Jeffrey Epstein Is Denied Bail Because He Poses a ‘Danger’ to the Community
(Bloomberg) -- Jeffrey Epstein will remain behind bars after a judge denied his request for bail, an early win for prosecutors that increases the pressure on the accused child sex trafficker and his defense team.
U.S. District Judge Richard Berman on Thursday turned aside Epstein’s bid to be confined to his Manhattan mansion, where he had offered to pay for armed guards and wear an ankle bracelet showing his location.
“I doubt that any bail package can overcome danger to the community,” the judge said.
While also noting that the wealthy money manager might flee, Berman rested his decision on the threat Epstein posed to alleged victims and potential witnesses. He noted the “compelling testimony” at a bail hearing Monday from two women who said Epstein had sexually abused them when they were teens.
"Mr. Epstein’s alleged excessive attraction to sexual conduct with or in the presence of minor girls -- which is said to include his soliciting and receiving massages from young girls and young women perhaps as many as four times a day -- appears likely to be uncontrollable,” he said in a 33-page decision released later in the day.
Epstein will now await his trial in jail, where he’s been since his arrest on July 6, while he works with his attorneys to defend himself against accusations that he sexually assaulted teenage girls from 2002 to 2005. He has pleaded not guilty to charges of sex trafficking in minors and conspiracy and says he has fully complied with the law for the past 14 years.
If he is convicted, Epstein, 66, faces a maximum sentence of 45 years in prison.
Moments before Berman entered the courtroom for Thursday’s 11-minute hearing, Epstein was escorted into the room by two federal marshals. Wearing a pair of black wire-rimmed reading glasses, he kept his hands clasped in front of his mouth as Berman ticked through the reasons against granting bail.
In his bail hearing Monday, two women who claim they were abused by Epstein had echoed prosecutors’ pleas to keep him behind bars.
“He’s a scary person to have walking the street,” Courtney Wild told Berman. She urged the judge to deny him bail “for the safety of any other girls who are going through what I’m going through.”
On Thursday, Epstein showed little emotion as the judge announced his ruling. After the hearing, he was led back to jail. His lawyers declined to say whether they would appeal the bail ruling.
Berman set a court conference for July 31. Next week, another federal judge in Manhattan will hear arguments over whether to unseal documents in a lawsuit brought by an alleged victim against a British socialite who associated with Epstein. Lawyers for Ghislaine Maxwell are still seeking to block the disclosure, even after an appeals court ordered that most of the documents be made public.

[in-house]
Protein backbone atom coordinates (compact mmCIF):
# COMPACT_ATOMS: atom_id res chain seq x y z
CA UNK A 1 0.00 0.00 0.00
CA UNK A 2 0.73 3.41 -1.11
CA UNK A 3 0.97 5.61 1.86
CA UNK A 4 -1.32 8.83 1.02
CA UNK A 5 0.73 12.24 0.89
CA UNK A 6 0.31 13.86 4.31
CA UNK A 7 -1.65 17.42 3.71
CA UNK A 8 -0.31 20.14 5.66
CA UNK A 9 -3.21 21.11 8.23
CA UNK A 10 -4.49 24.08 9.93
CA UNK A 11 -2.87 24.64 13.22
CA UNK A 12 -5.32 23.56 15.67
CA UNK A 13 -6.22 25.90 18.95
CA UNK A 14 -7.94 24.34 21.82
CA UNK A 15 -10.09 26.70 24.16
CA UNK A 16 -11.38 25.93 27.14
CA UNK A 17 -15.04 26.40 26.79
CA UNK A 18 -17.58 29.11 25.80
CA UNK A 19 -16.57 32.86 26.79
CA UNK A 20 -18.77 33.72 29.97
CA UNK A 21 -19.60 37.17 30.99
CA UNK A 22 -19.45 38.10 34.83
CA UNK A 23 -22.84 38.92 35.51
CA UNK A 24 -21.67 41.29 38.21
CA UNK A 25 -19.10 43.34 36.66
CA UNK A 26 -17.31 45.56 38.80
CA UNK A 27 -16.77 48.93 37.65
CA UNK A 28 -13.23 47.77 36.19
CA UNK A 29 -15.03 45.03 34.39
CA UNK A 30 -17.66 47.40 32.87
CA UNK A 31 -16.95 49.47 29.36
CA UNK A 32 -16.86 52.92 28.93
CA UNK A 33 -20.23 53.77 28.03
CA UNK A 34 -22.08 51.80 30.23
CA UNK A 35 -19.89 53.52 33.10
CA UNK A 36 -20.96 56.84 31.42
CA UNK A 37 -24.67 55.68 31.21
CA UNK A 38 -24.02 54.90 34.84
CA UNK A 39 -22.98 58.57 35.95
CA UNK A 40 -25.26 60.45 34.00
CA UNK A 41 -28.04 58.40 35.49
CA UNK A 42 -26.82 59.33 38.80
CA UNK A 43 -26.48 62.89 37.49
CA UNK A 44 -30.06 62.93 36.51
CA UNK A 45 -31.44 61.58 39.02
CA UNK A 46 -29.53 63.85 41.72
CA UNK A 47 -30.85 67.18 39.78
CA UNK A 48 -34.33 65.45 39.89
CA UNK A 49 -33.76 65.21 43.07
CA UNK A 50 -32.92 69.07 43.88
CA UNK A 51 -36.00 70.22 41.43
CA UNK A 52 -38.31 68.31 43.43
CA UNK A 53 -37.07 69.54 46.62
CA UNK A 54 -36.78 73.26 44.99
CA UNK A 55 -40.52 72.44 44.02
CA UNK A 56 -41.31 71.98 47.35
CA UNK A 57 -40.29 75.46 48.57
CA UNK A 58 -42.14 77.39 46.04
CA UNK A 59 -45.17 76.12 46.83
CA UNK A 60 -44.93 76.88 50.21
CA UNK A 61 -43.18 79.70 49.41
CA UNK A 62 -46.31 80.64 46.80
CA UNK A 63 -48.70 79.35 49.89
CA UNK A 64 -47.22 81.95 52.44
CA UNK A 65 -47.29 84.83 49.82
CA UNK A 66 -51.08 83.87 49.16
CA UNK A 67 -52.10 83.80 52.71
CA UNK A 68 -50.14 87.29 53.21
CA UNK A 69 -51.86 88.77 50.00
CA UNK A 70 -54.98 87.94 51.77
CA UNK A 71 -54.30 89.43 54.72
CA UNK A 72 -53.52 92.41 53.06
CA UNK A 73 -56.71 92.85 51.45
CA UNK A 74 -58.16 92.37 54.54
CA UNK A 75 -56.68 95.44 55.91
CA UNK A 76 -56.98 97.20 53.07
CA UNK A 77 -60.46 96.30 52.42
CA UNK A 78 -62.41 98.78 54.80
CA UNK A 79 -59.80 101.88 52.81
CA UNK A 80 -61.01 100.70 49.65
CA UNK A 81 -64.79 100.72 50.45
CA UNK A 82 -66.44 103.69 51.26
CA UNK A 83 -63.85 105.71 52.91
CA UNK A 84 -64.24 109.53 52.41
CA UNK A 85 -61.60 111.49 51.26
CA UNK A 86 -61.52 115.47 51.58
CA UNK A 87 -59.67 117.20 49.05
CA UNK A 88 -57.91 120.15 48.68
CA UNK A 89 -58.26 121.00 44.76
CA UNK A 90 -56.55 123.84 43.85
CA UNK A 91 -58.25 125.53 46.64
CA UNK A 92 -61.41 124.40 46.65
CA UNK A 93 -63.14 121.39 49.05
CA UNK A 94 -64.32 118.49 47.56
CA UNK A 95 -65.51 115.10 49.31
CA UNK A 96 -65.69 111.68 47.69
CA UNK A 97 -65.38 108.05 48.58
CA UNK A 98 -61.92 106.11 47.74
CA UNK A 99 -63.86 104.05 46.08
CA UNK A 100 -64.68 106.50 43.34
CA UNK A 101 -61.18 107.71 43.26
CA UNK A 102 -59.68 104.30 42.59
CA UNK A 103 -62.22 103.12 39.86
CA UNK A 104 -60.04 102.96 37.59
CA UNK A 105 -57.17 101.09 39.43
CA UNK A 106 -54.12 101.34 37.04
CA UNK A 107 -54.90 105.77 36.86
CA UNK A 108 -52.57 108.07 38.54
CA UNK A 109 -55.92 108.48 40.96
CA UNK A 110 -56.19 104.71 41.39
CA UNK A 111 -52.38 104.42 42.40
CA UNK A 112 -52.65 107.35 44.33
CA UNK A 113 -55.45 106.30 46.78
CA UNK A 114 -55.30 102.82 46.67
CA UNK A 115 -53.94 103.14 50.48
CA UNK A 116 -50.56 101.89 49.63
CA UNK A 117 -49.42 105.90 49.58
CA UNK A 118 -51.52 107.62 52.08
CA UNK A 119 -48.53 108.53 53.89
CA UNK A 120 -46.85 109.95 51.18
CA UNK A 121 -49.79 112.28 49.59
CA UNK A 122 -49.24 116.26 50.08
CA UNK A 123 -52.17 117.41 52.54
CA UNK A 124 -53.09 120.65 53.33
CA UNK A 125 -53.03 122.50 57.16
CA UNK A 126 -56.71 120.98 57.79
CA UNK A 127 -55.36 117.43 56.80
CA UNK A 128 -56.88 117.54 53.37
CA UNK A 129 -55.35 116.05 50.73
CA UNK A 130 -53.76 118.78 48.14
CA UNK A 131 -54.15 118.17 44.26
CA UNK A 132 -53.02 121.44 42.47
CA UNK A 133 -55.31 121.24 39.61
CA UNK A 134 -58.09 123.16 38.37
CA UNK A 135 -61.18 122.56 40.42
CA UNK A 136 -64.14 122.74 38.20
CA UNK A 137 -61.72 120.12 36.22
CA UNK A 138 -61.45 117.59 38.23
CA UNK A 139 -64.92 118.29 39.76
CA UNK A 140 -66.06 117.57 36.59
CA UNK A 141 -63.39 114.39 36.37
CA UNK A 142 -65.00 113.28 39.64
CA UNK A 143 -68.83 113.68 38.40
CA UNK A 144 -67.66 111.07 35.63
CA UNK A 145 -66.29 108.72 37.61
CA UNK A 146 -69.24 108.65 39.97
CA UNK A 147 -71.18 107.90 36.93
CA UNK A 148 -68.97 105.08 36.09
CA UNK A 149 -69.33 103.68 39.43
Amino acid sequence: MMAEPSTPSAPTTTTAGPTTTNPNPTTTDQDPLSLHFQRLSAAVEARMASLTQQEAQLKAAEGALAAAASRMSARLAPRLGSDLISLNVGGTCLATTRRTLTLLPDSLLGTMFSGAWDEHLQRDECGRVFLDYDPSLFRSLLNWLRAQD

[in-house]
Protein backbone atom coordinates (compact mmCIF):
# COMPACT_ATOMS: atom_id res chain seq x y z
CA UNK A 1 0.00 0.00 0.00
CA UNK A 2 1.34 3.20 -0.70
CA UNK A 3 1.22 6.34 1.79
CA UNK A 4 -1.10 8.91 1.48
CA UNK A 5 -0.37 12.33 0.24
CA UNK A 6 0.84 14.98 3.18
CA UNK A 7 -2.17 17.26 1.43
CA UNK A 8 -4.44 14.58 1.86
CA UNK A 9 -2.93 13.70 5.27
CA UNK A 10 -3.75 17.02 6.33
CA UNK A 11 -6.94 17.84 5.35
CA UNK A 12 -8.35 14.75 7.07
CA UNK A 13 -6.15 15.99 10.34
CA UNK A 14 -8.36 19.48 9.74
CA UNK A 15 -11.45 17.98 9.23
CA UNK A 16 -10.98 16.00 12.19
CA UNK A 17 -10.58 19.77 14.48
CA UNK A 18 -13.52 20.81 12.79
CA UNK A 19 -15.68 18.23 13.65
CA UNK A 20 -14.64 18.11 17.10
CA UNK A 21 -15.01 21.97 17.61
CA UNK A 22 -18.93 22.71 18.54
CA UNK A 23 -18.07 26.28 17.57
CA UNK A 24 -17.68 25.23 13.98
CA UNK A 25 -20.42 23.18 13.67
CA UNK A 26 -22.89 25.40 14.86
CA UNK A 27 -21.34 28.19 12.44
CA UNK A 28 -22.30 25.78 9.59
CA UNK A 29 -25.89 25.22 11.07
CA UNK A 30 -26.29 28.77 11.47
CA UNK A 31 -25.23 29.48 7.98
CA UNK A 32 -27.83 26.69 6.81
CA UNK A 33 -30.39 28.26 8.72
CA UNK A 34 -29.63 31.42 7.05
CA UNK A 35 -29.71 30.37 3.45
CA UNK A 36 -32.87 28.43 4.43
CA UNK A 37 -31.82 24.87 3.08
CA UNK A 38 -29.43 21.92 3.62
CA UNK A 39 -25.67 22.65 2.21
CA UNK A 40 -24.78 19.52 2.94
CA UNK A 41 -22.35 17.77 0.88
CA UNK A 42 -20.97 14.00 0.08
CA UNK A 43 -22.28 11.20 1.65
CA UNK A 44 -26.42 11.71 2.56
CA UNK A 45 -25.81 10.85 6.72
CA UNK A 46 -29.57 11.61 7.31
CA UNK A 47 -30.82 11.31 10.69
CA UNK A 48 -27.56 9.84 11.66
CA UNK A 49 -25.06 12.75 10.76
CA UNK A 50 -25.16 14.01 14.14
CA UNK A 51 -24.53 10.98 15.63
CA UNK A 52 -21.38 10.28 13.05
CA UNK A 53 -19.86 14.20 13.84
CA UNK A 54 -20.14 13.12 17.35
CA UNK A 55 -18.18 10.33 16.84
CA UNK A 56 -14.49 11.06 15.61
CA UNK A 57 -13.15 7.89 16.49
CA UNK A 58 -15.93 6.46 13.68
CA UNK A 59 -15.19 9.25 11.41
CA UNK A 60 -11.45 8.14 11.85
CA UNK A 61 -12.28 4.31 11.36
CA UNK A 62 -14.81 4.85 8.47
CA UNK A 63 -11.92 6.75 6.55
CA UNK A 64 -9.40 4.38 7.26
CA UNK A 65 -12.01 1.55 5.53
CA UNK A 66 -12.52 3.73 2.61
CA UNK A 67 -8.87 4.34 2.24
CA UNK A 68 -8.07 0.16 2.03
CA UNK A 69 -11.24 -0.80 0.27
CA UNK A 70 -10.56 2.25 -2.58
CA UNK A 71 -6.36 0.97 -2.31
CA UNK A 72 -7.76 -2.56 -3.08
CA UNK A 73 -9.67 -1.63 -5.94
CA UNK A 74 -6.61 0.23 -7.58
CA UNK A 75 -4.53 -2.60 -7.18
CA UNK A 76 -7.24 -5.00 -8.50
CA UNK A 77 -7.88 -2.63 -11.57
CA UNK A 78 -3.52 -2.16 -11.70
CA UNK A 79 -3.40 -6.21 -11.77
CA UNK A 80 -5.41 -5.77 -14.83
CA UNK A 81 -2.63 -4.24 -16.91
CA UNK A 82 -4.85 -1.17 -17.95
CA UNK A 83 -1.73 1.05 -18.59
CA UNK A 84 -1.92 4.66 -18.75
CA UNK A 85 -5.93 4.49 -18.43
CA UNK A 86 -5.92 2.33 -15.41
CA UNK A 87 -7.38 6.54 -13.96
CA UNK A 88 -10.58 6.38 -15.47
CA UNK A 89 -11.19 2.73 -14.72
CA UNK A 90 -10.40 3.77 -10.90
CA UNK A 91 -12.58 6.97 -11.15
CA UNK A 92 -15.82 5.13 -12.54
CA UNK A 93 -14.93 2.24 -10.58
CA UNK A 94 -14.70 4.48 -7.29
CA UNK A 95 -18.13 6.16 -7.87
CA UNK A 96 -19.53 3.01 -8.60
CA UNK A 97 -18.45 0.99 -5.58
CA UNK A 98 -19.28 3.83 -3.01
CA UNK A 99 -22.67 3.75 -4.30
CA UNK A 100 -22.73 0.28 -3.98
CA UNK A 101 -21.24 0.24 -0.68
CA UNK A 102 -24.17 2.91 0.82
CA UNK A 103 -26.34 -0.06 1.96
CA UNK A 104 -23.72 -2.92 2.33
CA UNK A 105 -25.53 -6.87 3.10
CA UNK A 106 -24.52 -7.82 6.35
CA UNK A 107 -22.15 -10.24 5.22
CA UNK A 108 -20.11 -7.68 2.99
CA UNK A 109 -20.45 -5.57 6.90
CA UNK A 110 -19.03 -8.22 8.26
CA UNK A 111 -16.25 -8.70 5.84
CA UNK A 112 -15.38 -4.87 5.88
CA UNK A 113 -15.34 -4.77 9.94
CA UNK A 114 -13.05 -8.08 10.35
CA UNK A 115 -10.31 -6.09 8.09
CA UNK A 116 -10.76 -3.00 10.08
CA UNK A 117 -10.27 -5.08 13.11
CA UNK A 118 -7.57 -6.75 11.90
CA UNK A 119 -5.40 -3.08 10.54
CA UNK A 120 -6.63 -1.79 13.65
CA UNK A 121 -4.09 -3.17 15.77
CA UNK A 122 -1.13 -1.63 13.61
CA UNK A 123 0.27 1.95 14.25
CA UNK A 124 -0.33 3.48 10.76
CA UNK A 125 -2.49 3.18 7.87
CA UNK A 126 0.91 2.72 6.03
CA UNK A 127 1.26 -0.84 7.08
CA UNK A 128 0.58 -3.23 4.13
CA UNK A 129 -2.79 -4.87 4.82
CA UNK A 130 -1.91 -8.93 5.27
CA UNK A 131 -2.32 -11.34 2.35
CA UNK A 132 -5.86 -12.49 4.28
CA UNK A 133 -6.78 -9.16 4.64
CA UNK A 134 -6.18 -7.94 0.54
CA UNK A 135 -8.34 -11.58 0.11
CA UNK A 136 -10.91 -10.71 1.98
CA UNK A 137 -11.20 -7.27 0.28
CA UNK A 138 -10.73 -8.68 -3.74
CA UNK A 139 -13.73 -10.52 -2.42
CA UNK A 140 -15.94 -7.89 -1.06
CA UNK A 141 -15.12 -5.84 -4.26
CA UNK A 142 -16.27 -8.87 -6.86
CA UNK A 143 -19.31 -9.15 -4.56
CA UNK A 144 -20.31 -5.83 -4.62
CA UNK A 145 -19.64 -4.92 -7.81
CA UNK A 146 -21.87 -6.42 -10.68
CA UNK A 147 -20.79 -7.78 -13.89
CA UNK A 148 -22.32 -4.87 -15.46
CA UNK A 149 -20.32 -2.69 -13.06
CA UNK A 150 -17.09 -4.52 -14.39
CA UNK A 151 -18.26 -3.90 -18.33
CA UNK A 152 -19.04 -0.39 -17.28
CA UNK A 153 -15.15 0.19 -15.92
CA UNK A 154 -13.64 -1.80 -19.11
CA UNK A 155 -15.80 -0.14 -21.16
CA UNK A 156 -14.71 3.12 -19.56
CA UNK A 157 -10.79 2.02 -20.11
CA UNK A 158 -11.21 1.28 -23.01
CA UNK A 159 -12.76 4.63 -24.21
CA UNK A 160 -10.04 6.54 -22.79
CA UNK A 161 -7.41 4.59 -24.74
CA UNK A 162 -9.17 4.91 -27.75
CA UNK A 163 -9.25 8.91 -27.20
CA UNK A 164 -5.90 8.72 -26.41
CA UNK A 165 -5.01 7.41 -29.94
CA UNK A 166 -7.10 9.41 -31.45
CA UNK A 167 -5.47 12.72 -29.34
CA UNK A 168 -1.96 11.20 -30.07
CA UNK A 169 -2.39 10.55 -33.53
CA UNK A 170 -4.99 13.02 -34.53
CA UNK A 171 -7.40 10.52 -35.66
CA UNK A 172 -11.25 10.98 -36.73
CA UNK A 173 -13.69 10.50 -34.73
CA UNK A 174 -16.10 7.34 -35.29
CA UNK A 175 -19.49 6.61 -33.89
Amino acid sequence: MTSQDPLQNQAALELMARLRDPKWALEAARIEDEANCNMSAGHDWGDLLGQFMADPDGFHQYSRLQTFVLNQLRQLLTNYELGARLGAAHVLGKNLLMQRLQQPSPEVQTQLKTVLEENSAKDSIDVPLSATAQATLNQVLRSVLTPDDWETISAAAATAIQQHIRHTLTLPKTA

In the criminal case before Berman, prosecutors claimed Epstein made payments totaling $350,000 to two possible witnesses two days after the Miami Herald published a series on his alleged crimes in November. At the time of his arrest, investigators found piles of cash, dozens of diamonds and an expired Austrian passport, with Epstein’s picture and a different name, in a safe in his Manhattan home. In his ruling Thursday, Berman noted the diamonds and passport, as well as photos of nude and partly clothed women and girls.
Epstein said he got the passport in the 1980s to disguise his identity as a wealthy, Jewish American if he were ever kidnapped or taken hostage on a hijacked airliner. Defense attorney Martin Weinberg said there had been no effort to interfere with any investigation and that these were merely payments to a former employee and a friend.
Epstein’s lawyers said he is being improperly prosecuted a second time for acts that ended in 2005 and were resolved in a federal non-prosecution agreement and guilty plea to two state charges of soliciting prostitution. He spent 13 months in prison, where he was allowed out to pursue his work as a fund manager six days a week.
They argued he has demonstrated “14 years of self-discipline,” hasn’t broken the law and had complied with all the requirements of his sex-offender status.
The Florida plea deal recently came under fire amid reporting on the case by the Miami Herald and others, and led to the resignation of U.S. Labor Secretary Alex Acosta, who negotiated the agreement while he was a federal prosecutor in Florida.
Prosecutors, pointing to Epstein’s wealth, told Berman no conditions would ensure his appearance in court. Epstein gave the judge a one-page summary of his finances that showed $559 million in assets, including $57 million in cash, $14 million in fixed income, $113 million in equities and $195 million held in hedge funds and private equity. His estimate of the value of six homes he owns includes the $55.9 million mansion on the Upper East Side and a $63.9 million private island in the U.S. Virgin Islands.
In court on Thursday, Berman cited Epstein’s “great wealth and his vast resources, which include private planes and frequent international travel and also a foreign residence in Paris.”
In his ruling, Berman said Epstein alleged crimes "are among the most heinous in the law principally, in the court’s view, because they involve minor girls." Citing the New York Post, he said that Epstein has challenged his sex-offender classification level in at least one jurisdiction since 2008, and never reported as an offender to New York police.
Epstein was arrested in New Jersey after stepping off his private jet from Paris. As a result of Berman’s ruling, he’ll be returned to the lower-Manhattan jail he’s shared with Paul Manafort and Joaquin “El Chapo” Guzman.
The case is U.S. v. Epstein, 19-cr-00490, U.S. District Court, Southern District of New York (Manhattan).
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